Zheng Shan Xiao Zhong Tippy – black


Japan:

Hojicha with Toasted Genmai  Genmaicha with Matcha

Also, we will be re-roasting some of our oolongs soon and will post those selections online as soon as they are ready.

Our China Yixing and Japan Tokoname teapots are in good supply, too. We are now photographing a stunning collection of one-of-a-kind Tokoname teapots that will be available on our website early in November. All of the artisan Tokoname teapots that we received in our July shipment sold quickly, so we anticipate a swift response to these new teapots. Remember that it is not too soon to begin thinking about the right tea gift for the tea enthusiast on your holiday gift-giving list.

Be sure to sign up for our E-NEWS so that you hear about these developments first.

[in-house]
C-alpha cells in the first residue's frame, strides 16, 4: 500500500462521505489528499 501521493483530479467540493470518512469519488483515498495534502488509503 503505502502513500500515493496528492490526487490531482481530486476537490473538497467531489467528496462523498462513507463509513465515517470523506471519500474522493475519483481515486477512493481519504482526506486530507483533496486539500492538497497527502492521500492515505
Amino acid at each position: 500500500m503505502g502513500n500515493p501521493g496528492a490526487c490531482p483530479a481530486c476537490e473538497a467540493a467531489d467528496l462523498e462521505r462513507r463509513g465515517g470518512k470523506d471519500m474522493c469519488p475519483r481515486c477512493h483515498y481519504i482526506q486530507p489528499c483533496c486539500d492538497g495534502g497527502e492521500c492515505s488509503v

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The Real Milk Oolong

 

ool-jin_xuanThere is quite a bit of misunderstanding about what milk oolongs are, and sadly there are many low-quality examples of this fine tea dogging about, too. Milk oolong is really a buyer-beware situation, and as premium tea retailers we usually avoid walking right into the eye of the storm when it comes to tea controversy and confusion. (Perhaps the popularization of bubble tea, a Taiwanese milk and tea  drink that features the addition of colorful and sometimes flavored balls of tapioca may somehow be adding to the confusion).

But real milk oolongs are so good that we wanted to shed some light on what milk oolong is and what it isn’t and introduce the real-deal to our customers.

Simply put, milk oolongs are lovely, sweet, lightly-roasted semiball-rolled style oolongs produced in different regions of Taiwan from a particular tea bush cultivar – Jin Xuan (Tai Cha #12 ). This cultivar is sometimes referred to as Golden Lily.